A recent post on the Sons of Sam Horn message board highlighted an poll asking users which of the following stats is the most overrated: Batting Average (AVG), Home Runs (HR), Runs Batted In (RBI), On-Base Percentage (OBP), and Slugging Percentage (SLG). John Kruk must have eschewed his intense dislike for technology and stuffed the ballot box, because the results came out as follows:

SLG% – 44%
HR – 24%
AVG – 13%
OBP – 11%
RBI – 9%

Not surprisingly, ESPN’s vox populi continues to refuse change in their baseball analysis, and why should they? When ESPN’s talking heads – particularly Kruk, but also Joe Morgan and, to a lesser extent, Harold Reynolds – disdain any stat that doesn’t count for the triple crown, progressive thinking about mainstream baseball will be minimized.

Why would an editor even place on-base percentage or slugging percentage on that list? Each statistic refers to proven, measurable offensive prowess – OBP telling us how often a player reaches base, and SLG% telling how many bases per at-bat. I’m surprised that slugging percentage is even on the ballot since I’m hard-pressed to find it in newspapers and box scores.

Batting average, runs batted in, and home runs are the three most ubiquitous numbers amongst the five, and yet RBI – the one statistic that measures not the skill of a hitter, but his ability reliant on the capacity of the hitters in front of him – is deemed the most important of the three statistics. I wonder what would happen if this poll asked which of the following stats is most overrated, and VORP was thrown into the equation. Wikipedia would crash from the horde of sabermetric searches it has to process.

I can’t even refer to statistics like on-base percentage, slugging percentage, and on-base plus slugging percentage (OPS) as metrics – it’s just simple arithmetic that the stalwarts on television refuse to accept. I wonder how Tim Kirkjian and Peter Gammons can sit at the Baseball Tonight desk with Kruk and Reynolds and refrain from throwing pens at him (he wouldn’t be hard to miss). Recently, Karl Ravech asked Kruk and Reynolds about their choices for the AL Cy Young Award, and Kruk responded that Jon Garland deserved the Cy Young Award – not for his 3.29 ERA, not his 1.14 WHIP, but solely since he led the American League in wins.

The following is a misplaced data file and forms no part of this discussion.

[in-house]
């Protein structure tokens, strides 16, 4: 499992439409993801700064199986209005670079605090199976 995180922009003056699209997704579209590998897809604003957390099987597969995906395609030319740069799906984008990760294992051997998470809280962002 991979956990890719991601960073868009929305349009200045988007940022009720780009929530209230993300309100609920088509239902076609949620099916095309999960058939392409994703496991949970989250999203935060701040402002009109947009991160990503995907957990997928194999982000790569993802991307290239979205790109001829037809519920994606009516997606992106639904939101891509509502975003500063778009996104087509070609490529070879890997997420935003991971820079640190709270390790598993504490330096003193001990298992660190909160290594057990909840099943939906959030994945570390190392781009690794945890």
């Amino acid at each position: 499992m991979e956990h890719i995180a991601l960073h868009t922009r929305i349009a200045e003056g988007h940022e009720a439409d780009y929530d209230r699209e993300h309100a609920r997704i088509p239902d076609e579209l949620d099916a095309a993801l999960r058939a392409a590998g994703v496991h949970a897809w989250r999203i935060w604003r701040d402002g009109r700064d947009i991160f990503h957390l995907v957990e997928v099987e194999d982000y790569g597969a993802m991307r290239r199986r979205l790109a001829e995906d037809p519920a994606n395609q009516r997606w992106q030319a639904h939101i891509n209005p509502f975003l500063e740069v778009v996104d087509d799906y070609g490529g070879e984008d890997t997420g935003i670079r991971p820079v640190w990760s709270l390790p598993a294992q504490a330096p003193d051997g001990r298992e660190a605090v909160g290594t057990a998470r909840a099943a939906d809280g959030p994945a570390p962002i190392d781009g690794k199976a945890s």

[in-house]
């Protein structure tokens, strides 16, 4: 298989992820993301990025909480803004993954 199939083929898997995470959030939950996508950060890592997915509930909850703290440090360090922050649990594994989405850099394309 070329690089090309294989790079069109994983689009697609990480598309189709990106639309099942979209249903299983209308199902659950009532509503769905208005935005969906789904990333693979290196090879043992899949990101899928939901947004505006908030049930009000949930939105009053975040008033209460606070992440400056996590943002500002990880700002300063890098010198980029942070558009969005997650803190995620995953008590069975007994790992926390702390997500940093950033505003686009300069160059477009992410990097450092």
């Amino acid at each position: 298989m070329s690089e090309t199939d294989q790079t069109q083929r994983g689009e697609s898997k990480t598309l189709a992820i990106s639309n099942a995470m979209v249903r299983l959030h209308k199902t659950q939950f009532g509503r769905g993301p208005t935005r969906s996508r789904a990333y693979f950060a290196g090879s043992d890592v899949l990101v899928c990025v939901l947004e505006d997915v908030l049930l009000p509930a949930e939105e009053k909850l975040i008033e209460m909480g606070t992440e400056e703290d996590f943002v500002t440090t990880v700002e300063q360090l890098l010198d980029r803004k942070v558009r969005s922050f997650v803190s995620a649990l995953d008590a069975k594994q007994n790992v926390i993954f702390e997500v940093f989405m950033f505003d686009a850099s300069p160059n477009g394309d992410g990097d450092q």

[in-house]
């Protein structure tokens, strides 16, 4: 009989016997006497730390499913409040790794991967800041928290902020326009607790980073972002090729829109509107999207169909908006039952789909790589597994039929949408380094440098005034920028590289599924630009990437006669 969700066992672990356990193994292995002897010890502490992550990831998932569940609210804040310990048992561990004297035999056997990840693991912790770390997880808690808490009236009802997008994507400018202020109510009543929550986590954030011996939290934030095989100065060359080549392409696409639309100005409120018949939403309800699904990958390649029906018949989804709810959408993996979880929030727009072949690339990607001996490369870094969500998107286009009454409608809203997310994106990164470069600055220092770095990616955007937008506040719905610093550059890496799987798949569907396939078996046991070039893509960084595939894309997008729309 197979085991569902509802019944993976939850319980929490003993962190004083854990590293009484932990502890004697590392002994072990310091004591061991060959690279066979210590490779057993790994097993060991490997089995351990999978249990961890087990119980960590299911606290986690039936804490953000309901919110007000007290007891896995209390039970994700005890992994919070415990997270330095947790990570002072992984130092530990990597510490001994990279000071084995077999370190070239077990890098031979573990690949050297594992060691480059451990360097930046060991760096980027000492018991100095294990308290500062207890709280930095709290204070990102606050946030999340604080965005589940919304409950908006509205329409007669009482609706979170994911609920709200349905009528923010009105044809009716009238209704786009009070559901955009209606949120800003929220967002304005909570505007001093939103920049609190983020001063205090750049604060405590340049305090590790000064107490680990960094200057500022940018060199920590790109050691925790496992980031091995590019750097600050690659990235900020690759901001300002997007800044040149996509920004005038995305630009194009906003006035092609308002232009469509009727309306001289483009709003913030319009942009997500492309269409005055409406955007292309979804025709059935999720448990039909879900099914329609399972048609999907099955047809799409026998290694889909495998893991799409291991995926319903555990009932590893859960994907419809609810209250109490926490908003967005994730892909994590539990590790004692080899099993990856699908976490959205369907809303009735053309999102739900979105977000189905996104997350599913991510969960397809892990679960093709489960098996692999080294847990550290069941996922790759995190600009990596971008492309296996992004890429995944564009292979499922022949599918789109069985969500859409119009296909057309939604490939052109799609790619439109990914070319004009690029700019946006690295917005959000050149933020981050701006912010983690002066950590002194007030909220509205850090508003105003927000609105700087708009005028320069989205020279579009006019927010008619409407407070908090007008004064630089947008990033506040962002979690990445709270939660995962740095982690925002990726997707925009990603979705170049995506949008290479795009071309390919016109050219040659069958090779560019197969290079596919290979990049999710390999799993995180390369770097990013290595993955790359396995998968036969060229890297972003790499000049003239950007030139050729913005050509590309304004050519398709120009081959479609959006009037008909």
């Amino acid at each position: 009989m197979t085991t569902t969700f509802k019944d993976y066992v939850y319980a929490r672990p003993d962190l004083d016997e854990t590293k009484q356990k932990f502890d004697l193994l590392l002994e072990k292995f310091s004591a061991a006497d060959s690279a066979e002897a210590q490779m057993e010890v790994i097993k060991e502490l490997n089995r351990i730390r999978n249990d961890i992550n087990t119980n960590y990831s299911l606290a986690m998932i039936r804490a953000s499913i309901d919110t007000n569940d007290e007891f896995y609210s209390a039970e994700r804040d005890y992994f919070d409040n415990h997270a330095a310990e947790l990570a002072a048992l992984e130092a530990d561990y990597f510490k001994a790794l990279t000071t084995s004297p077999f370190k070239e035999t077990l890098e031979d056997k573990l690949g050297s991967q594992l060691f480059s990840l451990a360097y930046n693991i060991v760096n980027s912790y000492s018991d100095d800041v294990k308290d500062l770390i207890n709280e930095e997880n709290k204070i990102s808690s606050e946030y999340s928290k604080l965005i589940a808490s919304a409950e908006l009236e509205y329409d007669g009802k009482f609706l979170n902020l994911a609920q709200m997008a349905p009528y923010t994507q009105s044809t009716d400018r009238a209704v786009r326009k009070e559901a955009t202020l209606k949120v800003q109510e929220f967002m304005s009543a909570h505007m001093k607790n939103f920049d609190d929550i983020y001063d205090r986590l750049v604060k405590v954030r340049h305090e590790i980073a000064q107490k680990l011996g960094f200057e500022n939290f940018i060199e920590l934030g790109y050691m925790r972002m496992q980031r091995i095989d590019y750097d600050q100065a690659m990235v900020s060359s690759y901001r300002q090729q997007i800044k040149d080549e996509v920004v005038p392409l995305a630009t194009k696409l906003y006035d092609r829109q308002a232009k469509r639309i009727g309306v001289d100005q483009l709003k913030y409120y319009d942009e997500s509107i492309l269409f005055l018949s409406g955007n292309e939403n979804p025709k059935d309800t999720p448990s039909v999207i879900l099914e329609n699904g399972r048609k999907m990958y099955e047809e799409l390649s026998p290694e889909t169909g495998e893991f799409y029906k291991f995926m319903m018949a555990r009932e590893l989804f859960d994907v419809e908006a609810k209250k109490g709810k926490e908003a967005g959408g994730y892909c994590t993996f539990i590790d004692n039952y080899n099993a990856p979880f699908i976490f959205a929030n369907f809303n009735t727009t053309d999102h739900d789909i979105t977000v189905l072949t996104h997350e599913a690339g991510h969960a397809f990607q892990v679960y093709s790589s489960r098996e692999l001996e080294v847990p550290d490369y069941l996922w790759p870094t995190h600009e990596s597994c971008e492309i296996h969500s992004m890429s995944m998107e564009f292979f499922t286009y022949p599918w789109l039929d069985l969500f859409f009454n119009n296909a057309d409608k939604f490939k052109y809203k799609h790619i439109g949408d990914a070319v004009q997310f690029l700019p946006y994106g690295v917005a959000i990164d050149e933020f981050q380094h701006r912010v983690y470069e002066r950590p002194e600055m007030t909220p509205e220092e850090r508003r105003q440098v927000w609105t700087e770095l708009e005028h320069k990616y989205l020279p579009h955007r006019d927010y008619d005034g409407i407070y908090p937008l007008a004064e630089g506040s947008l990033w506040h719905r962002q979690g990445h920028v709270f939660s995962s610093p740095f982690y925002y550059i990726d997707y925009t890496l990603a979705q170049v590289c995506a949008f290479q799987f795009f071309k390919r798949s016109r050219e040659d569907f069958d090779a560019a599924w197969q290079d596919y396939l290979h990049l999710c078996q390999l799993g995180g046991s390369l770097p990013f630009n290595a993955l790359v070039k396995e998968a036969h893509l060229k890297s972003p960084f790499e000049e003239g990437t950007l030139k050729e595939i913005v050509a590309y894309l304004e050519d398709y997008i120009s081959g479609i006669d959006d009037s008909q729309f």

He said the same thing midway through last year about Jarrod Washburn. And there’s a twelve year-old somewhere in Peoria watching ESPN, becoming brainwashed by Kruk’s nonsense. Nevermind that his teammate Mark Buehrle has given up half as many home runs (8) as Garland (16), that his ERA is half a run lower, or that he strikes out over one more batter per game than Garland. Certainly nevermind that Roy Halladay, despite his stints on the disabled list, is running away with VORP for American League pitchers and posting a 2.41 ERA – Garland deserves the Cy Young Award.

According to Kruk, it’s simply because he happened to pitch when his team came to hit. Garland has won twice this year while giving up 6 runs, Buehrle hasn’t been as lucky – and Roy Halladay has given up THREE runs in only one victory.

It’s funny that there can be such a quandary over a sport as deceptively simple as baseball, but progressive thought takes perseverance (just ask Galileo). The cognoscenti on ESPN mightn’t preach slugging percentage quite yet, but I’ll take solace in the small things – watching NESN or YES and catching OBP% in the stat box for every player.

Sunday, August 07, 2005


But I Was SO Good at MVP Baseball 2005...

Most fans who breathe baseball get most exhilarated come the dog days of summer, when the pennant races are narrowing and magic numbers start to appear in the local papers. My blood speeds quickest around October 1st, when the last regular season games are played and 24 teams are dreaming of February instead of the Division Series.

But while I obsess during October, my baseball mind starts churning the day after the World Series ends, when teams begin to offer contracts to their free agents and players begin to test the markets. Teams can be made during the offseason, but just as easily, teams can be broken -- except a long contract can albatross a team for more than just one upcoming season. During the winter months I turn into a couch comptroller, damning every GM who signs Cristian Guzman, and praising each GM who signs Chris Hammond to a minor-league deal.

The following GM's should be out of their jobs immediately, but never fear -- there's always an opening in one of my fantasy baseball leagues. Sign up for a team soon!